1. you’ll need something to do multiplication to get constant power, the exponential of the diode equation can get you some of the way but it will take a bit more to get it working and stable with temperature etc.

  3. Please keep in mind that real circuits like this REALY like to oscillate. It takes quite some patiance or/and math when stable and maintain fast response to like in this case respond to voltage changes.

    1. Agreed. Don’t count on SPICE op-amp models to perform exactly as their real-world equivalents. Still, it’s good practice to bang up circuits in SPICE as personal exercises, even if you have no real need for them. I have dozens of them, and I think it was time well spent.

      To [YS]: Here’s an extension of this exercise I recommend. Simulate this with a squarewave input going, for example, from 5V to 10V. Watch the voltage on the op-amp’s VCC pin, as well as the transient response of the circuit as a whole, particularly when the input steps down. Then add a 0.1uF bypass cap between the op-amp’s VCC and GND pins, and see what happens differently. I haven’t used your version of SPICE, but mine has virtual oscilloscopes in addition to the virtual multimeters; use the scopes instead so you can see transients in better detail.

      1. Loop stability 101: There’s a feedback loop going from the output of the opamp to the gate of the FET and from the source of that FET back to the negative input. If you really want to get technical, you could break the loop and run an AC sim to figure out the gain and phase margin.

        Or, to cut to the chase, put a capacitor on the output of the opamp and connect the other side to ground. This will make that low impedance net the long pole in the loop and stabilize the feedback. You’ll need to play around with different cap values to get to one that’s stable. The larger the cap, the lower the frequency will be on that node and the closer you will get to a stable feedback loop.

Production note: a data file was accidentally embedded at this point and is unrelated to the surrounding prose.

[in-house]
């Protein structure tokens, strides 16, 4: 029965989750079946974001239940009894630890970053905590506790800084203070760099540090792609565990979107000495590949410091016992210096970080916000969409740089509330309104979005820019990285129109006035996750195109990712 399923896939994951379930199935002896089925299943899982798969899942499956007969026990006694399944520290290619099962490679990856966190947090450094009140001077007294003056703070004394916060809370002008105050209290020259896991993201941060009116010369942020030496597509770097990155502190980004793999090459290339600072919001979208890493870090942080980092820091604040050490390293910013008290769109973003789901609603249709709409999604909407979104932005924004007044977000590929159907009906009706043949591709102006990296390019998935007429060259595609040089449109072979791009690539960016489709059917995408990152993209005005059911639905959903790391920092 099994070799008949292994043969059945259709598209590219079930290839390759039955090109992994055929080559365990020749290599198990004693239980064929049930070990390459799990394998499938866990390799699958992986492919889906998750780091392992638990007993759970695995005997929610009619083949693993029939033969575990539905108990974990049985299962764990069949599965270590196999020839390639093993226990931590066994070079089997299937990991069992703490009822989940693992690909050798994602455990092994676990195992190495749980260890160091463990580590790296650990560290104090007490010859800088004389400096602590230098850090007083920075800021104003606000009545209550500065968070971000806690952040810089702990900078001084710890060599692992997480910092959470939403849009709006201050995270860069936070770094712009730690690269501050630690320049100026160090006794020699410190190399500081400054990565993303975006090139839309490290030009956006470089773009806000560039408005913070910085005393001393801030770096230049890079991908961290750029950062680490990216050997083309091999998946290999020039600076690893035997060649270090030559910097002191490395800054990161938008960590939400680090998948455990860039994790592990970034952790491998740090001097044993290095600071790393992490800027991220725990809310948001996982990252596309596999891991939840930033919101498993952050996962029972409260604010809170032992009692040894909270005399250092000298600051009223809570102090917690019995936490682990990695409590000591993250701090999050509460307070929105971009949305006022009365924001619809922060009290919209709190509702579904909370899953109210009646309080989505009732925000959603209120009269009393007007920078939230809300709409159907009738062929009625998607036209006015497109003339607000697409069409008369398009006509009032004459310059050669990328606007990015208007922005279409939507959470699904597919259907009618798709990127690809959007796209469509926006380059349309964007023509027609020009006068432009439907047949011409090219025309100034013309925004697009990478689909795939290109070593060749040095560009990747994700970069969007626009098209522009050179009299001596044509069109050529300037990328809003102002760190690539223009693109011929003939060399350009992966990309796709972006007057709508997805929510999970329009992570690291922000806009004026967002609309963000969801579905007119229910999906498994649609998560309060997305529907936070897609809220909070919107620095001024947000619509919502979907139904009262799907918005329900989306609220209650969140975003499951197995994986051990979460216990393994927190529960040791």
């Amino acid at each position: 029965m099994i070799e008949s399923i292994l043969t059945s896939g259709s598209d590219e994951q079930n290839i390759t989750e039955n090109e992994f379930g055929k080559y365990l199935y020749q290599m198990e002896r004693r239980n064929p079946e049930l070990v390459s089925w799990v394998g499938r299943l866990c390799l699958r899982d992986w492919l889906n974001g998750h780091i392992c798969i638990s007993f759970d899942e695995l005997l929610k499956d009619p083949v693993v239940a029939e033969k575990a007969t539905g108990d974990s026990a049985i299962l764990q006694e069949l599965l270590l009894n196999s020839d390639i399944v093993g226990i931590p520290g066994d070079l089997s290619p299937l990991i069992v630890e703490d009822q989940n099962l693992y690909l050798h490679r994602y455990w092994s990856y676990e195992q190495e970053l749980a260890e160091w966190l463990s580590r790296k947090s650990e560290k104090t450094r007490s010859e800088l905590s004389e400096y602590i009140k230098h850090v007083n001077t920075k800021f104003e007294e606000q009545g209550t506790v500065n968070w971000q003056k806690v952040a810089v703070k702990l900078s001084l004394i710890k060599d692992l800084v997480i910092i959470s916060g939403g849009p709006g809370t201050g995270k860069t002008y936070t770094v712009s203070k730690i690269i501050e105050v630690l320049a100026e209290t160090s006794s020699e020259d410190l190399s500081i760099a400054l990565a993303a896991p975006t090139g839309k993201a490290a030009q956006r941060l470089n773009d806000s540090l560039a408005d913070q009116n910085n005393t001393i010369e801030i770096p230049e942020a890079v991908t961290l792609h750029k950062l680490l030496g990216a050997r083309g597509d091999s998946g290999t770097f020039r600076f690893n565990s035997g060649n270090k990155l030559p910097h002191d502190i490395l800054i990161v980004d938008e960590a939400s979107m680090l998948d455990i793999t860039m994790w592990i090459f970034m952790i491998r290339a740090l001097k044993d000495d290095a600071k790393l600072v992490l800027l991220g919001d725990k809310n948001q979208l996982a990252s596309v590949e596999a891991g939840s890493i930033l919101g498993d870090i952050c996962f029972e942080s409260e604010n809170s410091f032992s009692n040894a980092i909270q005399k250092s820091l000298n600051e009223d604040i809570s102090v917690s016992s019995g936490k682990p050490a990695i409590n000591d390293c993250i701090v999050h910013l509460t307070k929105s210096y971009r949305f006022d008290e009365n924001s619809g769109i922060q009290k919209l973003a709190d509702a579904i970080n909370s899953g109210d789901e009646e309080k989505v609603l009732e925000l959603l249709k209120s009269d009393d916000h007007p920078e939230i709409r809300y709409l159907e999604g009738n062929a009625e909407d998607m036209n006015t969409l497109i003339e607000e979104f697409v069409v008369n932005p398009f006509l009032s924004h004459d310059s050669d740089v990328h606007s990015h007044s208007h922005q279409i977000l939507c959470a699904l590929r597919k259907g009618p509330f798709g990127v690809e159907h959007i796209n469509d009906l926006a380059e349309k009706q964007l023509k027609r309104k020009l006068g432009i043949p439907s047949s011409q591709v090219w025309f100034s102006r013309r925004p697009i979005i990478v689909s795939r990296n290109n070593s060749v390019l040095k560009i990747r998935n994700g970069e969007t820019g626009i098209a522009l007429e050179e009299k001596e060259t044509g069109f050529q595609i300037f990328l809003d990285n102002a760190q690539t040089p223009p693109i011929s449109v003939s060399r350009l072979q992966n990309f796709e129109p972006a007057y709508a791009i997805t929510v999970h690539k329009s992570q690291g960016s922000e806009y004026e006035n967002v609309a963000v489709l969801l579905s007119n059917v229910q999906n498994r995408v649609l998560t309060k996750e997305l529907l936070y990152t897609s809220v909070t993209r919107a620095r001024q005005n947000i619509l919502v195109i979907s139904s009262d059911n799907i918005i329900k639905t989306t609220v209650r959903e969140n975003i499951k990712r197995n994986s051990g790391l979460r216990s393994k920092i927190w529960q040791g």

1. most opamps really don’t like to drive a purely capacitive load, you should put at least a few ohm in series with the output

          and while we are at it, when choosing the fet, make sure to check the safe operation area

      2. Yes, the stability here can be an issue. But, as mentioned above, I have no real need in a such device, so this design was only exercise for me. This is why I didn’t pay attention to some details required for stable real-life operation and stopped just at SPICE simulation. :)

  4. Kudos to YS for posting his design, even if untested. Something I have a particular dislike of is spending my time re-inventing the wheel. Even if it is untested, and it might have oscillation issues to deal with, I think that this is a much better starting point for me than a blank sheet of paper. Then it’s enhanced by Rasto dropping the idea of sinking constant power. While I don’t need that for my work, it is a clever idea I’ll not soon forget. Thanks to all!